The Ultimate Guide to Heat Safety for Student Athletes

  • Aug 29, 2018

Heat illness is the leading cause of preventable death in high school athletics. Chances are, your athletic director already told you about heat guidelines at the beginning of the season or you’ve already taken a heat safety course. It’s always good to have critical heat safety information on hand just in case you need a refresher. That’s where our guide comes into play.

Who’s At Risk?

Most heat-related deaths happen during the first few days of practice. This normally is a result of doing too much, too fast, too soon. While all student athletes are at some sort of heat-related risk, those participating in high intensity outdoor sports during the summer months are at the greatest risk.

Football, for example, has received the most attention due to the number and severity of illnesses. According to the National Center of Catastrophic Sports Injury Research, 28 high school football players died of EHS between 2008 and 2017.

Heat Safety Fundamentals for Athletic Staff

The best ways to protect all student athletes from heat-related illnesses and EHS is to be prepared. Keep reading to go over the fundamentals of heat safety for student athletes so you can better protect the students at your school this season.

Start Slow & Use Heat Acclimatization

Physical exertion and training activities should begin slowly and increase progressively. Students cannot be “conditioned” in a period of only 2 to 3 weeks, which is a typical preseason length for fall sports. Here are a few tips to help you start your student athletes off slowly to help them get used to heat:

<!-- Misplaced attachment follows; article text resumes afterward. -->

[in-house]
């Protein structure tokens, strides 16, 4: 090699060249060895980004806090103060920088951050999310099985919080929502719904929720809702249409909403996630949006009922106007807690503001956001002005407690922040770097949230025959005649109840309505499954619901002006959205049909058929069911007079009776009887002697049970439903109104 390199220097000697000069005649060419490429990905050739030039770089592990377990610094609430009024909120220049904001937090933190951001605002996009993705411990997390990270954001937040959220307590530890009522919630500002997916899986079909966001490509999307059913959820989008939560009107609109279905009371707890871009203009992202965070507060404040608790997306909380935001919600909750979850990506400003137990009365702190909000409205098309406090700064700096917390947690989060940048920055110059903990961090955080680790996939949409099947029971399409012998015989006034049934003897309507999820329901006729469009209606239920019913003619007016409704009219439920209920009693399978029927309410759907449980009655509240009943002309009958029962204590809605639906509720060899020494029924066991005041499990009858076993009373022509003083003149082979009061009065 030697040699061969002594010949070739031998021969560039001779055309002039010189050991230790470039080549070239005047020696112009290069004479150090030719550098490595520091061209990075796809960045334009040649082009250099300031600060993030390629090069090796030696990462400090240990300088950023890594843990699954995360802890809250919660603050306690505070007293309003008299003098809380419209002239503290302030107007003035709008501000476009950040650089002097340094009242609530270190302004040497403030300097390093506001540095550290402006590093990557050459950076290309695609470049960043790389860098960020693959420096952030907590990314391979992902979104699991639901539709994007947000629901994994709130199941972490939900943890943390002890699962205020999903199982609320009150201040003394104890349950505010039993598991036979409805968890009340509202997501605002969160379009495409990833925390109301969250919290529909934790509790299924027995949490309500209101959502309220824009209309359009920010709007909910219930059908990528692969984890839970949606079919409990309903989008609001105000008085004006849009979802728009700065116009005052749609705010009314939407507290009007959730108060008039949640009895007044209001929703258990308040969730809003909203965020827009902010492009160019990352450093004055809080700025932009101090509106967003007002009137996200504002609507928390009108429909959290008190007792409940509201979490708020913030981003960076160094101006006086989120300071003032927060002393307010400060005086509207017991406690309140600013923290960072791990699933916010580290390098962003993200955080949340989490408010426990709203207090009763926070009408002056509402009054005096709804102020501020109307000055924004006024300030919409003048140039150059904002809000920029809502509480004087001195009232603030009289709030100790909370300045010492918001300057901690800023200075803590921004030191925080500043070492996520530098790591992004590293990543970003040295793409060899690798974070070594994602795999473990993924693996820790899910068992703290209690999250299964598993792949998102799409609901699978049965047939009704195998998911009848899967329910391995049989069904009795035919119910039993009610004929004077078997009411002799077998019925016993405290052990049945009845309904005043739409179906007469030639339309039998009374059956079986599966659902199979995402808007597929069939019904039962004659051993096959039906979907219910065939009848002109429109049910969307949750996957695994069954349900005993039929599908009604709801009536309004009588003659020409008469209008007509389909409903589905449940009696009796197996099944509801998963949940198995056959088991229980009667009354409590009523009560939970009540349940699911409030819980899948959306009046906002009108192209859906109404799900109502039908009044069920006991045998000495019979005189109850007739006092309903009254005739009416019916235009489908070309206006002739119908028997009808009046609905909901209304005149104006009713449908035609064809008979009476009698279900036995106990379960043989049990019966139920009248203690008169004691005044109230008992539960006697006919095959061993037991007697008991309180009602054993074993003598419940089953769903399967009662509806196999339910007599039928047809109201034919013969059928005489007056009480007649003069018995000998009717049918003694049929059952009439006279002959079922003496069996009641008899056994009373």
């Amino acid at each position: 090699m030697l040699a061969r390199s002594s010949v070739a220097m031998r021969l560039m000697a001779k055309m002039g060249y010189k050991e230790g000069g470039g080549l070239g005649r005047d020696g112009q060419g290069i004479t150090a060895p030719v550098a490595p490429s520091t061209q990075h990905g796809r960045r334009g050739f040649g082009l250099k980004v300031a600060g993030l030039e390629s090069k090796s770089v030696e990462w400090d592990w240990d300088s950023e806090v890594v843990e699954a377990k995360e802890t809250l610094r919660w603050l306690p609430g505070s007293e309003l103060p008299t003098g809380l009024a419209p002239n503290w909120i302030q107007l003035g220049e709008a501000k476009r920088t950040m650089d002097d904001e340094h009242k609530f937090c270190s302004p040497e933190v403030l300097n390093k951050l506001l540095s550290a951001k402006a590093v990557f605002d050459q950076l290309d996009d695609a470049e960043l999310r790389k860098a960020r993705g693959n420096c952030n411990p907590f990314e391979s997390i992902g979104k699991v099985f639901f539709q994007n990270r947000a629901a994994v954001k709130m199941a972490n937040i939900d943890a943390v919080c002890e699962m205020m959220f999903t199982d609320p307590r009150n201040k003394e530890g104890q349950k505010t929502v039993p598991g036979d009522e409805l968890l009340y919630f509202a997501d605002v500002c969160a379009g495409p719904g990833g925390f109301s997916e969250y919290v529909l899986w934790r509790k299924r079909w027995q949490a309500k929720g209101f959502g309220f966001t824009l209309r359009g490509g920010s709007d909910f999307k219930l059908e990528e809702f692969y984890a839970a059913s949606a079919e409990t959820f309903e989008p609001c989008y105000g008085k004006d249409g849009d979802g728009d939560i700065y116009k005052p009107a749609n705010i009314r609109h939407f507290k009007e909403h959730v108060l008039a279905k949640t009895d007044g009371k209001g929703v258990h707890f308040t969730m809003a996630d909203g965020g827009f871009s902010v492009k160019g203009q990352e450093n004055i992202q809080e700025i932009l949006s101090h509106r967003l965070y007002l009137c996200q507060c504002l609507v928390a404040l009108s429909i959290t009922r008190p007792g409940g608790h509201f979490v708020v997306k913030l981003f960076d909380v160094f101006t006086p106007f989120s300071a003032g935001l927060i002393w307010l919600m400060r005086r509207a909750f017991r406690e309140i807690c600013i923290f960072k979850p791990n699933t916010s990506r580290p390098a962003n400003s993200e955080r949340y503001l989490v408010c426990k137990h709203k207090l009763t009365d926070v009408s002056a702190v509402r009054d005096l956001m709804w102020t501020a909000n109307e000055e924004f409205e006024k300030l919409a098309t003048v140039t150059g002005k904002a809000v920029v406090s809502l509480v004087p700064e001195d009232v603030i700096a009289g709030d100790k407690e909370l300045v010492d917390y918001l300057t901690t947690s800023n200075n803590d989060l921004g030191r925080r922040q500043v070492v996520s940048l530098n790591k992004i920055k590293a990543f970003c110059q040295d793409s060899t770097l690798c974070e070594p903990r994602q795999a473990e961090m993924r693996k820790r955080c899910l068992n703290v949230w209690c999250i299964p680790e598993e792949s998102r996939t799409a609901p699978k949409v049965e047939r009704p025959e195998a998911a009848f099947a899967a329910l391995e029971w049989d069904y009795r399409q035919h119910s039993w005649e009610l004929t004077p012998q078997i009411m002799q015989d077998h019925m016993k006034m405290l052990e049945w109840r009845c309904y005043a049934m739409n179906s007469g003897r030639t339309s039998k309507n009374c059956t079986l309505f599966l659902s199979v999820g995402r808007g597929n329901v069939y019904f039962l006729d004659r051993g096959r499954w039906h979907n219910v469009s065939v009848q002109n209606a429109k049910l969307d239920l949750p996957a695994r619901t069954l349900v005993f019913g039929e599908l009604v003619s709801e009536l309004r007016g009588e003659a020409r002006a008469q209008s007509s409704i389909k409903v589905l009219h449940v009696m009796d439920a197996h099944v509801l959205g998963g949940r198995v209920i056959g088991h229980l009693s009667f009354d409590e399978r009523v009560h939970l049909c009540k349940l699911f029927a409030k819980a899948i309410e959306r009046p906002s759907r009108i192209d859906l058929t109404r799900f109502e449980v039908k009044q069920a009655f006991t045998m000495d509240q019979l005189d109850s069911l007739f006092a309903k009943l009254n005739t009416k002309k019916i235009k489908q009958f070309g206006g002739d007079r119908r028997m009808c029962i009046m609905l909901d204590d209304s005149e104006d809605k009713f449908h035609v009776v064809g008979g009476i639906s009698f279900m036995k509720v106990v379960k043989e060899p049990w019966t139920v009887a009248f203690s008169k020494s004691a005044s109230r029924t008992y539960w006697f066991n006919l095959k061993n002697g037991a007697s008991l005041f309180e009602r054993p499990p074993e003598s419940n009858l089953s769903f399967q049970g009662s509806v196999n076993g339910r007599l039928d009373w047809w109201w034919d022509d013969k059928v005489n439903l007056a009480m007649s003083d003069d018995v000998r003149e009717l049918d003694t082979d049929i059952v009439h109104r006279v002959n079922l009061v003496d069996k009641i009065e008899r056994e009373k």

• Begin with shorter, less intense practices and training activities with longer recovery intervals between bouts of activity
  • Incorporate conditioning into drills and instructional sessions in practices
  • Don’t schedule conditioning activities at the end of practice
  • Keep conditioning sport-specific

Remember, students aren’t just getting used the heat or the environment. They are also getting used to the intensity and duration of activity as well as the uniform/equipment. If you coach a sport that includes heavy equipment like football, field hockey, or lacrosse, it’s important to minimize protective gear worn during the first several weeks of practice. Then you can introduce additional uniform and protective gear, like football pads, goalie pads, and helmets, progressively. If you think about the spring season, this also applies to softball and baseball catchers.

Heat Acclimatization 

Part of starting slowly is using heat acclimatization. This is the process of allowing the body to progressively adapt to exercising in the heat. Full heat acclimatization can take up to 10-14 days. Think about the first day of practice and ask yourself:

  • Are any overweight?
  • Did they train in the offseason?
  • Did they train inside?

Chances are, you’ll answer yes to one or all of these questions. That means your students as a team are not prepared to deal with the stresses an demands intense exercise in hot and/or humid weather will place on their bodies.

That’s why you must build a period of heat acclimatization into the first 2 weeks of practices. If you want to get ahead ot the game, have your students start progressively exercising outside, in the heat, at least two weeks before practices begin. They should start with 15-20 minutes of intermittent exercise in the heat. Then they can add 5-10 minutes each day. We recommend telling students to exercise in pairs or groups and they should stop if they feel dehydrated.

Allow for Individual Conditioning

The next fundamental is to think of each student as an individual. Keep each student’s individual level of condition and medical status in mind because these factors affect exertional heat illness risk. We all know that students begin the preseason at varying levels of fitness and risk. Risk factors to be on the lookout for include: